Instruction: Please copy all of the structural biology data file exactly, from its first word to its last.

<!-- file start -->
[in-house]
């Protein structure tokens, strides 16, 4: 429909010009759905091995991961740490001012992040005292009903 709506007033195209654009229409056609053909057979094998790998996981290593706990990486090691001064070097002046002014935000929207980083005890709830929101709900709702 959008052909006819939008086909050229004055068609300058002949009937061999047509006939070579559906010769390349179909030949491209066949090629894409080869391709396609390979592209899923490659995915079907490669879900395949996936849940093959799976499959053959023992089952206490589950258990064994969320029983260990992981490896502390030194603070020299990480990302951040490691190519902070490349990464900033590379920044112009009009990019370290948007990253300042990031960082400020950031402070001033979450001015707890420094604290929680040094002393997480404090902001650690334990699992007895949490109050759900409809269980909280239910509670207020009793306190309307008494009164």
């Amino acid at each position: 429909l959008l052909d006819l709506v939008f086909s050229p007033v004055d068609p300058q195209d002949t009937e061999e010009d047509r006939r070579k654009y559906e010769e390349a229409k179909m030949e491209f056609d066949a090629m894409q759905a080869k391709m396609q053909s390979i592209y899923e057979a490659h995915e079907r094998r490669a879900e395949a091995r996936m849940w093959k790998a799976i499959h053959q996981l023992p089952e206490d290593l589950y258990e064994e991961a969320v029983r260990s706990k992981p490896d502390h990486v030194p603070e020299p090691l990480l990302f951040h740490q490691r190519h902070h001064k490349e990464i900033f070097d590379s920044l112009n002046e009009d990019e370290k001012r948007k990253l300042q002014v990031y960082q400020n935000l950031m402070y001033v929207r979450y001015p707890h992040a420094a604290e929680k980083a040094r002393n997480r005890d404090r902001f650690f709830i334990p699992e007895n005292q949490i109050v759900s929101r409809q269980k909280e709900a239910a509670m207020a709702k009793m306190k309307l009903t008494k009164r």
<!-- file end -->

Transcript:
[in-house]
């Protein structure tokens, strides 16, 4: 429909010009759905091995991961740490001012992040005292009903 709506007033195209654009229409056609053909057979094998790998996981290593706990990486090691001064070097002046002014935000929207980083005890709830929101709900709702 959008052909006819939008086909050229004055068609300058002949009937061999047509006939070579559906010769390349179909030949491209066949090629894409080869391709396609390979592209899923490659995915079907490669879900395949996936849940093959799976499959053959023992089952206490589950258990064994969320029983260990992981490896502390030194603070020299990480990302951040490691190519902070490349990464900033590379920044112009009009990019370290948007990253300042990031960082400020950031402070001033979450001015707890420094604290929680040094002393997480404090902001650690334990699992007895949490109050759900409809269980909280239910509670207020009793306190309307008494009164």
């Amino acid at each position: 429909l959008l052909d006819l709506v939008f086909s050229p007033v004055d068609p300058q195209d002949t009937e061999e010009d047509r006939r070579k654009y559906e010769e390349a229409k179909m030949e491209f056609d066949a090629m894409q759905a080869k391709m396609q053909s390979i592209y899923e057979a490659h995915e079907r094998r490669a879900e395949a091995r996936m849940w093959k790998a799976i499959h053959q996981l023992p089952e206490d290593l589950y258990e064994e991961a969320v029983r260990s706990k992981p490896d502390h990486v030194p603070e020299p090691l990480l990302f951040h740490q490691r190519h902070h001064k490349e990464i900033f070097d590379s920044l112009n002046e009009d990019e370290k001012r948007k990253l300042q002014v990031y960082q400020n935000l950031m402070y001033v929207r979450y001015p707890h992040a420094a604290e929680k980083a040094r002393n997480r005890d404090r902001f650690f709830i334990p699992e007895n005292q949490i109050v759900s929101r409809q269980k909280e709900a239910a509670m207020a709702k009793m306190k309307l009903t008494k009164r």